As explained in one of the first posts on this blog this site is basically just one big Atom feed that gets transformed into this blog by using a bit of Apache content negotiation and client side XSLT. Besides some issues with browsers ignoring client side XSLT in a feed and forcing their own rendition of my feed which was fixed by inserting 512 bytes of crud to throw of the feed sniffing this approach has worked fine for the last four years.
Alas these happy years are now over due too Internet Explorer 8. For reasons unknown (and undocumented) IE8 no longer respects the 512 bytes of crud workaround and insists on deploying its “friendly” feed view on everything it perceives as being a feed, client side XSLT and 512 bytes workaround be damned.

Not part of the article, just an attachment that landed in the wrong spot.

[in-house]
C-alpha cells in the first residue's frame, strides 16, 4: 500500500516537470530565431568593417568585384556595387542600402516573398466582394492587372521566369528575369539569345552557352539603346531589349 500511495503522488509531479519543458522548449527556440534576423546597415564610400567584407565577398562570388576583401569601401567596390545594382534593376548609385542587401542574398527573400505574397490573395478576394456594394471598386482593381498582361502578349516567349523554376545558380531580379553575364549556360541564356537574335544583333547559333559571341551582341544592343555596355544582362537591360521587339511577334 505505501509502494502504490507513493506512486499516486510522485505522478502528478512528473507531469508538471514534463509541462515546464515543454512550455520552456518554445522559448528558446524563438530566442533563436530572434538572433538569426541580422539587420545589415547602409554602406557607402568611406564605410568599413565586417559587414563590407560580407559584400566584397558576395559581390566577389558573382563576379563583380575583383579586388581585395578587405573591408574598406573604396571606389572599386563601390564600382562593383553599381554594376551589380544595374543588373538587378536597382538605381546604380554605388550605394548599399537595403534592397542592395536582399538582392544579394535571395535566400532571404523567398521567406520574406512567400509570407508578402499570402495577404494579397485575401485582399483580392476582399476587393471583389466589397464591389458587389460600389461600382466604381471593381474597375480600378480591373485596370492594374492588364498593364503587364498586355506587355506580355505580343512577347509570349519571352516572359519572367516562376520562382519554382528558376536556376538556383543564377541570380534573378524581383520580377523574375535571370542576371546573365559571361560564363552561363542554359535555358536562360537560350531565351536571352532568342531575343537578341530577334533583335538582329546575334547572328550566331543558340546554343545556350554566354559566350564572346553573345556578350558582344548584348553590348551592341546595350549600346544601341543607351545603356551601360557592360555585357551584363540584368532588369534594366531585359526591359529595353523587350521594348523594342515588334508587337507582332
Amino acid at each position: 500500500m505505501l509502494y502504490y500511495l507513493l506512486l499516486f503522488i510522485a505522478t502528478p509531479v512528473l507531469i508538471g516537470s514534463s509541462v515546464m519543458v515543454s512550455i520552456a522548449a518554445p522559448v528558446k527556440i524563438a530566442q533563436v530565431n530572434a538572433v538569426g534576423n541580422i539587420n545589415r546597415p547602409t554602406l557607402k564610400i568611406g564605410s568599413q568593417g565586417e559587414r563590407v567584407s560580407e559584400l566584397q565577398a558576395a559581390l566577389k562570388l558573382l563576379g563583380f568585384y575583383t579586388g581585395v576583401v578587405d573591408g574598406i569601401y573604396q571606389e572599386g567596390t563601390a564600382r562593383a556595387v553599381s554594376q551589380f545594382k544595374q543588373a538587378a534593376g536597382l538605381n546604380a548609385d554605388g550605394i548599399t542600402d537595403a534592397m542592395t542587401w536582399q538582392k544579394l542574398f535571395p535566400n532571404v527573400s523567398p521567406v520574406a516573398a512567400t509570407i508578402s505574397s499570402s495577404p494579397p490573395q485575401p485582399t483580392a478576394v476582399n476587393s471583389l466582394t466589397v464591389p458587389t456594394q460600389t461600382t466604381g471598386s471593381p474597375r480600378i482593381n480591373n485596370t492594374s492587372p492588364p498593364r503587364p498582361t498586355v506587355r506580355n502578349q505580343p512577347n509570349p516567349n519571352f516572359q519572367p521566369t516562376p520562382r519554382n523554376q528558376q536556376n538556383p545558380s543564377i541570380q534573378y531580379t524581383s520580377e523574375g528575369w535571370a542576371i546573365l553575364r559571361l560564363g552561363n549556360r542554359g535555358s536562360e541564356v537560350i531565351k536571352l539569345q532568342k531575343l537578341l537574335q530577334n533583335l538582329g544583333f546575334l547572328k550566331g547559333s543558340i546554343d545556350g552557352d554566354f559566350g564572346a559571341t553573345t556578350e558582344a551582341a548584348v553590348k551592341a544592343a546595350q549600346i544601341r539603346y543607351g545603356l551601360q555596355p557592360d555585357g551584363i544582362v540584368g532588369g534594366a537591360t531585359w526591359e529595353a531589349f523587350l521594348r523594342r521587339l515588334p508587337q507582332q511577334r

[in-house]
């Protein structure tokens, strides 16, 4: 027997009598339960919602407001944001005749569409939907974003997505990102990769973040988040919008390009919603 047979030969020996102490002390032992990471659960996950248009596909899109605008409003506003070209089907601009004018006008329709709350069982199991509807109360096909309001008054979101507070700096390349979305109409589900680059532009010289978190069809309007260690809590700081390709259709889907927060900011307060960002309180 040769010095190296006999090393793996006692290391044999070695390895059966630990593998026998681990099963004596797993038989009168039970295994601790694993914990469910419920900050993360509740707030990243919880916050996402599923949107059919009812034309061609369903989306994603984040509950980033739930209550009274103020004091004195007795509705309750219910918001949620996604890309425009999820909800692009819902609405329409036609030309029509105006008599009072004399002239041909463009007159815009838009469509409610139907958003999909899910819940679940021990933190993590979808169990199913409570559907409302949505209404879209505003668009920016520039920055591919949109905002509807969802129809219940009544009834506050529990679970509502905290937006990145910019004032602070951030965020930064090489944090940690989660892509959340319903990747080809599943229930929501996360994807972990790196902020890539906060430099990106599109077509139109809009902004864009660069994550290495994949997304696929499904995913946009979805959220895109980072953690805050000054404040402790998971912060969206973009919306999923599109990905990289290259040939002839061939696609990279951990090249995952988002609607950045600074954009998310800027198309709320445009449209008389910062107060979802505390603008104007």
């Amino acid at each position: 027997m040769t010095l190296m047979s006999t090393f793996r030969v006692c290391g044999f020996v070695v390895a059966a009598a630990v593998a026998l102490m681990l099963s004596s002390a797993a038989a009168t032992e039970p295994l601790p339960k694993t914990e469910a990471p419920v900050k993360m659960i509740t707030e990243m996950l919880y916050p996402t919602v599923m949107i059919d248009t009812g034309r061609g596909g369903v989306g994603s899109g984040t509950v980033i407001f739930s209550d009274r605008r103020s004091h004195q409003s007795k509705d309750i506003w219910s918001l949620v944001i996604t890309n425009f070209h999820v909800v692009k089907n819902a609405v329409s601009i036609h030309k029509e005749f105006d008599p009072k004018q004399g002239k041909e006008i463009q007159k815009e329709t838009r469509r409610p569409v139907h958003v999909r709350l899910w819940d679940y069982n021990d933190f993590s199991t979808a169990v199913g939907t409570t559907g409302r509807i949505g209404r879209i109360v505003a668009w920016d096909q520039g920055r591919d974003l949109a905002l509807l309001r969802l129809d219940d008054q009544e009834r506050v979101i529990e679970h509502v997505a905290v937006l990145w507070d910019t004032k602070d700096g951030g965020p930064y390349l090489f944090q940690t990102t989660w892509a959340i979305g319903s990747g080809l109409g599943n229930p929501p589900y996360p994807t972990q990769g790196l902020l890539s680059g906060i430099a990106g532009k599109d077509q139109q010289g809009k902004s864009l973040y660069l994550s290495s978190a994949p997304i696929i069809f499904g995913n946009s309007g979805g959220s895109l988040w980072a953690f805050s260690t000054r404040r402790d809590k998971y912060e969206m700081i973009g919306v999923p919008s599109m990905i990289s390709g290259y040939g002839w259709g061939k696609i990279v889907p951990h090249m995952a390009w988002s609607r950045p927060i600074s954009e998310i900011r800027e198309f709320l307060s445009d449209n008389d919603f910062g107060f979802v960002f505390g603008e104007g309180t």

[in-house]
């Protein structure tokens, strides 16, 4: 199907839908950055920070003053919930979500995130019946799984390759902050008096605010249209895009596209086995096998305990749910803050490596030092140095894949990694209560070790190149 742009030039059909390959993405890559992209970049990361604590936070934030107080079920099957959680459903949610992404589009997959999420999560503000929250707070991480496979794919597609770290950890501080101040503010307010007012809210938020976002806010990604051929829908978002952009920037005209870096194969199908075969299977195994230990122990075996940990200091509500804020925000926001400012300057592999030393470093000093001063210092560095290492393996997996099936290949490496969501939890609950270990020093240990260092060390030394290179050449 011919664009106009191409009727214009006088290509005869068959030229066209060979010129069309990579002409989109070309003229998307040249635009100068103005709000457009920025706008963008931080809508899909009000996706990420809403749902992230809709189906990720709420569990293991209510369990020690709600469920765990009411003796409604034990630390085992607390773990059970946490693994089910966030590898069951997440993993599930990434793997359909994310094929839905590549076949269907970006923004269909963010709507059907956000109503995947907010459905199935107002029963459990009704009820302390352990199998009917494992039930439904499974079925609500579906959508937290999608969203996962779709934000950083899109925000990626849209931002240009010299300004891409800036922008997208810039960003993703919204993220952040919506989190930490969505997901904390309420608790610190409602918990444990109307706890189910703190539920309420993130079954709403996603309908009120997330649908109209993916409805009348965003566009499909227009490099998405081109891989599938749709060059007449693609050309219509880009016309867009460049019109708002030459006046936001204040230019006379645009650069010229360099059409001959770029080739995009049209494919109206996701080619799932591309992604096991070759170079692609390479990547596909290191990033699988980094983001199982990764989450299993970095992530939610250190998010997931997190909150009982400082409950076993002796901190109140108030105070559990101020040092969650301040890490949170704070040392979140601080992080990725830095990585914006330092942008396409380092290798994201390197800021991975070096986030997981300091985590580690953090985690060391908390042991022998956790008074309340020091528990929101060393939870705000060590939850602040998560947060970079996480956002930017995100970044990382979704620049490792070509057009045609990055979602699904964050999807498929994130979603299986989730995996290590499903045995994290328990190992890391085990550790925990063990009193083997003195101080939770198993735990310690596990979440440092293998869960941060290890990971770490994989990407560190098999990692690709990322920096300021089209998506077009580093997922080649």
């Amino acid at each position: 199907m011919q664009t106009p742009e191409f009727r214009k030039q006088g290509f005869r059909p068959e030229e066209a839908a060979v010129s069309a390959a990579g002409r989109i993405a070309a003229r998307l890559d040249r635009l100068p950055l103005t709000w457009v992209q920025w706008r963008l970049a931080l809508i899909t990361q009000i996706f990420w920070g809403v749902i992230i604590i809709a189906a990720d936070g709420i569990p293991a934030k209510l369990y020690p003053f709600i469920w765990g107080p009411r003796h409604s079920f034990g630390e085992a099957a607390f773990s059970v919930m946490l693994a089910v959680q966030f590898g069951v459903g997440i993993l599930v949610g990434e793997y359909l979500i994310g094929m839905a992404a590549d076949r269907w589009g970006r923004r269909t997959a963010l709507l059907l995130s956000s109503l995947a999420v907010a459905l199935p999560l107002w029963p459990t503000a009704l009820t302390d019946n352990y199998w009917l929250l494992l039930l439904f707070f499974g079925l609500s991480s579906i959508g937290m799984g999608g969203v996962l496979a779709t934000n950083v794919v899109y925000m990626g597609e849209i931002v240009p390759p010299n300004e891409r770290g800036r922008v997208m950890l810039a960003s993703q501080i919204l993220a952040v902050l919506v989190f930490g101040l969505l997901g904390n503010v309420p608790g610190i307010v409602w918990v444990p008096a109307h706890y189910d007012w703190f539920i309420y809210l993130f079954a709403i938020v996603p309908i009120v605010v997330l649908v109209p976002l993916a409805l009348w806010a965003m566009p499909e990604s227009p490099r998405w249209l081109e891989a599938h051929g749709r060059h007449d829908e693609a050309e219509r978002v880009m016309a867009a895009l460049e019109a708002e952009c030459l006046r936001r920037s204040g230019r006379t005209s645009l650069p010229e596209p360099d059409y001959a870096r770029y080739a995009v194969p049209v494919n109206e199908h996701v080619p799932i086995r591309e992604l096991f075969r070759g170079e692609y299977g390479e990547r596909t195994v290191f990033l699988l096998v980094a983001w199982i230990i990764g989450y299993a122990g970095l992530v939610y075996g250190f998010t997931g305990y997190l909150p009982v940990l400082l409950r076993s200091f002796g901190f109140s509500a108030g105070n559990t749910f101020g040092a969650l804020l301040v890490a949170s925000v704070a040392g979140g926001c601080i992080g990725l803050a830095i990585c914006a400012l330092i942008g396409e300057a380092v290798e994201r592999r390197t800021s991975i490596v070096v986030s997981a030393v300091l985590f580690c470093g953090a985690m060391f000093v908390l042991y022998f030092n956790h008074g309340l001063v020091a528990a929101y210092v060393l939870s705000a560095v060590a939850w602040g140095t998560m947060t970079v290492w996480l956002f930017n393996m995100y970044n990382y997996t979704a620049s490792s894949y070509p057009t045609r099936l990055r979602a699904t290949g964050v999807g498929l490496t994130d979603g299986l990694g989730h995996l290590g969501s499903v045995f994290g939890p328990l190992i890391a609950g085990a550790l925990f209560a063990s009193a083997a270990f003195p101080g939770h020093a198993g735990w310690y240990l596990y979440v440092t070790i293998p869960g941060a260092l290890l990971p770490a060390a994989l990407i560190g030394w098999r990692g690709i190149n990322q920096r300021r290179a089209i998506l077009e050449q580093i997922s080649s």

Given the potential audience for IE8 I can’t go on with my favoured method and I have decided to switch to a server side XSLT rendering. Given the high level of standardisation available within XSLT I didn’t have to change a single item in my stylesheet.
# Handler atom_xslt is associated with xml files AddHandler atom_xslt xml # Subsequently handler atom_xslt is associated with index.php # for actual processing Action atom_xslt /index.php # Force everything to the feed DirectoryIndex index.xml
A simple caching mechanism is applied by the PHP script to render to HTML once and only update the rendered file after either the XML feed or the XSLT stylesheet have been update. Now that I don’t apply a client side XSLT anymore there’s no reason to stick with XHTML anymore and I have switched to HTML 4.01 Strict.